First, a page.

Doug Ford Passes ‘Vindictive’ Gerrymandering Law Aimed at Rigging Toronto’s 2018 Municipal Election
Even Doug Ford’s closest allies say the Premier of Ontario is redrawing boundaries to settle old scores with his political rivals
Doug Ford’s Ontario PC government has passed a controversial law to radically redraw Toronto’s political boundaries only two months before the City’s upcoming municipal elections in October.
City leaders have questioned Ford’s motives ramming through radical structural changes two months before an election when he never even hinted about them on the campaign trail during Ontario’s provincial election this spring.
They’re already vowing to challenge Ford’s anti-democratic power play in court.
Doug Ford’s vindictive and targeted attack on the City of Toronto and our 2.9 million residents may have passed in the Legislature, but we’ll see him in court. Local democracy is worth defending and we’re going to fight for it.
— Joe Cressy (@joe_cressy) August 14, 2018
“It’s about an insecure and vindictive premier looking to settle scores and control local democracy.”
Ford claims the move, which will cut the size of Toronto City Council in half, is merely a cost-saving measure, (even the Fraser Institute does not buy that story), but what it actually does is shift political power away from Toronto’s urban majority to lower-density suburban wards controlled by Ford’s right-wing allies.
Ford has stated he wants to reduce the number of wards in Toronto from 47 to 25 and align ward boundaries with federal ridings, even though federal ridings are at least two or three times larger than typical wards in Toronto and other Ontario municipalities.
Yet the approach Ford is moving forward with was actually considered during the Toronto Ward Boundary Review public consultation process in 2014. It was ultimately rejected because it failed to meet basic criteria ensuring the new boundaries provide “balanced” and “effective representation”:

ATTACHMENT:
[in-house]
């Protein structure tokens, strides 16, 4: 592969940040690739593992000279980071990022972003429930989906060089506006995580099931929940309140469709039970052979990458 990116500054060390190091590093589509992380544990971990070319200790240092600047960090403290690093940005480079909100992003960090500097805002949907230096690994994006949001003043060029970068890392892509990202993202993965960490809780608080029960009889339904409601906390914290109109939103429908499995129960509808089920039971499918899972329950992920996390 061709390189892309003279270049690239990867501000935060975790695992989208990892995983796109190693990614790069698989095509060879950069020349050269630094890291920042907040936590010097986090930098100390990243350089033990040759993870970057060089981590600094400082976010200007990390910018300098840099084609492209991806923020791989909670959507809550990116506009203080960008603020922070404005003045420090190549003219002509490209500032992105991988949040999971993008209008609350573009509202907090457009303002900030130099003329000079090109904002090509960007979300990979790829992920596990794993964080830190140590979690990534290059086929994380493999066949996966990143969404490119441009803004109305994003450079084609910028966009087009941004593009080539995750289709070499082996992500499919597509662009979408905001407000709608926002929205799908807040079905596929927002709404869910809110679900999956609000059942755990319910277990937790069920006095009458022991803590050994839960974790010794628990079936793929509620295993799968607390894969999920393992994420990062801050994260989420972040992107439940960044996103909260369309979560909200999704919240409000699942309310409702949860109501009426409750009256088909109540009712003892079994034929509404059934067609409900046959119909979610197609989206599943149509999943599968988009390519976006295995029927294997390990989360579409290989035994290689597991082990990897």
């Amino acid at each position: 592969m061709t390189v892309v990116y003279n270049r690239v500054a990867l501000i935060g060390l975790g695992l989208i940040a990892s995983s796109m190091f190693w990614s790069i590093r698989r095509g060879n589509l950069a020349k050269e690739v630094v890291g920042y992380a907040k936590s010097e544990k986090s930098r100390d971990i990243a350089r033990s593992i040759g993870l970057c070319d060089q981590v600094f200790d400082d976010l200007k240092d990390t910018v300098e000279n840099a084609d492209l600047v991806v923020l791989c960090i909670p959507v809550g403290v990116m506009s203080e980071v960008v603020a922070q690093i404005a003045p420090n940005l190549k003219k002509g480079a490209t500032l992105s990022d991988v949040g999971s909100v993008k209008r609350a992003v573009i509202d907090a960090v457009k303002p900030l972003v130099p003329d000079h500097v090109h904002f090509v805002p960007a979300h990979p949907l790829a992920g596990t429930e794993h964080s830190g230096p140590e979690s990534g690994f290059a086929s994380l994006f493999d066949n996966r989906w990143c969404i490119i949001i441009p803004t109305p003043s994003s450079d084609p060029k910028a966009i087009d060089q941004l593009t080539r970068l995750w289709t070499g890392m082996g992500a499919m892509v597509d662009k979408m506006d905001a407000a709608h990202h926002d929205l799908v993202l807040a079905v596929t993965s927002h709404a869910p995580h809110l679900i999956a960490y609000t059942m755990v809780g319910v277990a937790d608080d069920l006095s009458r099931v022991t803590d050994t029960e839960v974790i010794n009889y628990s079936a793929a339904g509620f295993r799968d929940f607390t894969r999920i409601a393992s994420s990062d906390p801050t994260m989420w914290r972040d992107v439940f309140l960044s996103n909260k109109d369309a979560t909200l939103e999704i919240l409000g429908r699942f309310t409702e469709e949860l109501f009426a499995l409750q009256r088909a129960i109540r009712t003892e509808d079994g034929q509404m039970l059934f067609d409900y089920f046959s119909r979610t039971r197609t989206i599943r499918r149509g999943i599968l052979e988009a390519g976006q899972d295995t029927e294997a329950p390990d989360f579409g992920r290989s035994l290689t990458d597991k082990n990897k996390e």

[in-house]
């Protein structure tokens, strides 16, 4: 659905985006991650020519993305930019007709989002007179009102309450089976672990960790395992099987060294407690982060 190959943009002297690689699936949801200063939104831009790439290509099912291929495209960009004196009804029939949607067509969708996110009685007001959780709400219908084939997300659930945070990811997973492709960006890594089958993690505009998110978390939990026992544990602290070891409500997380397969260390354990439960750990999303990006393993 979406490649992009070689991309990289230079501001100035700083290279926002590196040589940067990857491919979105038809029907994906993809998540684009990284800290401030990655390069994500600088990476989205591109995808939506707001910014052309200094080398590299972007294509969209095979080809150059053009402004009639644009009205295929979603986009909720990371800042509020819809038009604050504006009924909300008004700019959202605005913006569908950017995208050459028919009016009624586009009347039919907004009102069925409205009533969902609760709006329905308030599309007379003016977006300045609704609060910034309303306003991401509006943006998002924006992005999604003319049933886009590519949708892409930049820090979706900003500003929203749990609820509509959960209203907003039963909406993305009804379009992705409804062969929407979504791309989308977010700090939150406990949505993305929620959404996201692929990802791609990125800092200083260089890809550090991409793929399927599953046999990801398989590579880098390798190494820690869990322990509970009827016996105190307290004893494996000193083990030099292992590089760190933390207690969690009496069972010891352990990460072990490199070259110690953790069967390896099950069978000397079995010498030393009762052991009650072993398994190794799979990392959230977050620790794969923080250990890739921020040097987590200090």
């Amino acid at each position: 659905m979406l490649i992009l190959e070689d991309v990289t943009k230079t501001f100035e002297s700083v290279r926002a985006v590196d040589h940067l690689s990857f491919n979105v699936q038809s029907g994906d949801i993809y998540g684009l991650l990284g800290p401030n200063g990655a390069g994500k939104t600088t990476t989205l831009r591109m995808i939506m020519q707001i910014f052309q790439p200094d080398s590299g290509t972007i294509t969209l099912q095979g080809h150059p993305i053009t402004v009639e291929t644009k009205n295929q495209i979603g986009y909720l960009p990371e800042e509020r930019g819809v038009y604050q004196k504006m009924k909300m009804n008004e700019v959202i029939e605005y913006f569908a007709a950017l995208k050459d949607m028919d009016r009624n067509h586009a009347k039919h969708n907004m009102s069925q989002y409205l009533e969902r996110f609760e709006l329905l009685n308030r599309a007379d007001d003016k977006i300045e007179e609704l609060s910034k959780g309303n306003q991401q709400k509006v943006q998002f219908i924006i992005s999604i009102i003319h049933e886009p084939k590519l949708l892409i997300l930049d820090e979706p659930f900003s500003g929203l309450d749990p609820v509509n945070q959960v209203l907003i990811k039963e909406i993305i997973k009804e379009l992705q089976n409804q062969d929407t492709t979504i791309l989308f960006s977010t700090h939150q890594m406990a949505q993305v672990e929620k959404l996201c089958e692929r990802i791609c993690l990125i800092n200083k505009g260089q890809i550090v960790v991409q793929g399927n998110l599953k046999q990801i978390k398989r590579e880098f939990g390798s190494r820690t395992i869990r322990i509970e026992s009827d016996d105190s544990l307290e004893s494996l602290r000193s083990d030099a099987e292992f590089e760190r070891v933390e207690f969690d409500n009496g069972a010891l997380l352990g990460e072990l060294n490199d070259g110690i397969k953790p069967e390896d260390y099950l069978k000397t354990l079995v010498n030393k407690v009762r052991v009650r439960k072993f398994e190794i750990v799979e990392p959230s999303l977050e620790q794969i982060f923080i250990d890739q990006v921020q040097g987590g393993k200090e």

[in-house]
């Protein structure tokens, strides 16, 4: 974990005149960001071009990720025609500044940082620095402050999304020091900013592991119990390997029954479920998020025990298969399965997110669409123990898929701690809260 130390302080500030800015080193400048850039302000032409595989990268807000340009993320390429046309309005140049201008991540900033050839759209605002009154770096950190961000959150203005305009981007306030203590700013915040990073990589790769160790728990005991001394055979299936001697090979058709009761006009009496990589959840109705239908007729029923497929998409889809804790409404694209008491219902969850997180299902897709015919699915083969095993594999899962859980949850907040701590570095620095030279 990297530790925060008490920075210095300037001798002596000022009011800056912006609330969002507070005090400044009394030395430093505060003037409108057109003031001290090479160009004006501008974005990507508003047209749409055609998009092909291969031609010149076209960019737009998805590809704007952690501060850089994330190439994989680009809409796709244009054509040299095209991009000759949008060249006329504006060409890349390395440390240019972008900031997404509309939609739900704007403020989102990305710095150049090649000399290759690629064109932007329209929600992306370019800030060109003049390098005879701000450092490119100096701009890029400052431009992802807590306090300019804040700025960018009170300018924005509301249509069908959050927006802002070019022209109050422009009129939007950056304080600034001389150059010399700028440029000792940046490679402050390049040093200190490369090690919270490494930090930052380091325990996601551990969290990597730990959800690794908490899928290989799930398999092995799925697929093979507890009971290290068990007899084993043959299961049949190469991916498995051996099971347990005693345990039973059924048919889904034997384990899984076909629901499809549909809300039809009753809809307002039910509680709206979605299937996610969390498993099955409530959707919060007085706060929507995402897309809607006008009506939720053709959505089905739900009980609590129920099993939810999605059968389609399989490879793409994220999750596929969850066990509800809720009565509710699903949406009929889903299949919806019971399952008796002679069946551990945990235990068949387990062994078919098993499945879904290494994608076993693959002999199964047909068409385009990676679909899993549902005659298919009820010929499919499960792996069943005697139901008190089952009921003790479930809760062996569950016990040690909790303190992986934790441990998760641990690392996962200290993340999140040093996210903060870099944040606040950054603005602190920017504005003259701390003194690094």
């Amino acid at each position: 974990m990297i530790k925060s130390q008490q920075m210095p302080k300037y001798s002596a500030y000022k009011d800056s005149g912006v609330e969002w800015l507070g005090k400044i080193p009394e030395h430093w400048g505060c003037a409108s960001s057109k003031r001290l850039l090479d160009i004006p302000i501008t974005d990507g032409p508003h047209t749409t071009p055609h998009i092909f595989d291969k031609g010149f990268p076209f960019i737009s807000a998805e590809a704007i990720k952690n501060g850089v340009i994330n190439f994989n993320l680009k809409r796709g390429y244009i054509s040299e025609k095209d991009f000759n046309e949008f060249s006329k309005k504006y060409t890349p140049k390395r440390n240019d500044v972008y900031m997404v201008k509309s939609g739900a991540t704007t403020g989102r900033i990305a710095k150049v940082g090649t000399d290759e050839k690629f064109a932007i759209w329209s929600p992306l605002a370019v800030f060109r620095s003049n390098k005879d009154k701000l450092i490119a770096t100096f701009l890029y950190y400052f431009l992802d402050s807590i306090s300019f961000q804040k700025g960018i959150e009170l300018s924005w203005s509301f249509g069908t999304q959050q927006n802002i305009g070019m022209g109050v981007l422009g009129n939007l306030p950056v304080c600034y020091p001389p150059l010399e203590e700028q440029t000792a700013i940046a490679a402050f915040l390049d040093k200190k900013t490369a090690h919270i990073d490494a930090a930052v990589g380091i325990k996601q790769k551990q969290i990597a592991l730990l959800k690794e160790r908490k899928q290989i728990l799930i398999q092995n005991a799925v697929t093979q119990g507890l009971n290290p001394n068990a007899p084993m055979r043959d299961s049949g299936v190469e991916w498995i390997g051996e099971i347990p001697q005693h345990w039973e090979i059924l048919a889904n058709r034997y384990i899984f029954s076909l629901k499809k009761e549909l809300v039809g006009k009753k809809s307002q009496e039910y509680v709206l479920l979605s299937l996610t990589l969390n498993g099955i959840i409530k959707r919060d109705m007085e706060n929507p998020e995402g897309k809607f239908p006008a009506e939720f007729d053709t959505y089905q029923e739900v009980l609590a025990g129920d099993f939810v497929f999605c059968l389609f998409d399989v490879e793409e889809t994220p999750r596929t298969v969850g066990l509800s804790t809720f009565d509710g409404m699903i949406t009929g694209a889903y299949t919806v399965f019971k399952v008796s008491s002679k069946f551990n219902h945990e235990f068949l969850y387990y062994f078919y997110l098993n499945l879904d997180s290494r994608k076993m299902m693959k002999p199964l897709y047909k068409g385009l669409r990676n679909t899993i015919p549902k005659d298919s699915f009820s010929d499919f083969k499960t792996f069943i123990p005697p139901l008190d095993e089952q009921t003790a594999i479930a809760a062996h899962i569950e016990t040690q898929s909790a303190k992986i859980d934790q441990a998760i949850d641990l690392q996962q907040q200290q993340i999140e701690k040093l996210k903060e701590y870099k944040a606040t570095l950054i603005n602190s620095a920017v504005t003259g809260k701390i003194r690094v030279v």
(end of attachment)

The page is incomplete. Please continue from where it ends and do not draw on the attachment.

“This option would not achieve voter parity, an essential component of effective representation, nor would it address the ward population size discrepancies that Toronto now faces.”
Prior to the boundary review, the City of Toronto had not reviewed the size of ward boundaries since Toronto amalgamated in the year 2000.
Thanks to a population explosion concentrated in Toronto’s urban core over the last decade and a half, the City had become “concerned” unbalanced ward sizes were eroding “the value of a residents’ vote”:
“Some City Council wards had grown 30 per cent to 45 per cent above the average ward population. The City was concerned that the value of a resident’s vote may not be equal across all wards if this trend continued.”
As maps published by Urban Toronto illustrate, some downtown Toronto wards contained up to 30,000 more voters than some suburban wards, distorting the balance of power in favour of the suburbs.
The boundary review aimed to balance out the difference, but Ford’s change would only make the problem worse – as many as one-third of Ford’s new suburban wards contain smaller than average populations, while Toronto’s urban wards could be significantly larger than average.
Professor Roger Keil, former director of York University’s City Institute, bluntly describes Ford’s move as a transparent attempt to rig the municipal election:
“The media keeps calling this a reform. That’s a mistake … This is gerrymandering: changing political boundaries in order to favour the party in power. It is a very blatant attempt to change the rules of the game so the opposition can’t win.”
This view is even shared by one of Ford’s most “loyal” allies.
During a press conference at Queen’s Park last month, Toronto Councillor Giorgio Mammoliti bragged that gerrymandering Toronto’s ward system would punish Ford’s political rivals.
“There is going to be less left-leaning politicians in the City of Toronto,” the right-wing suburban councillor told reporters.
“That means it’s a great thing.”
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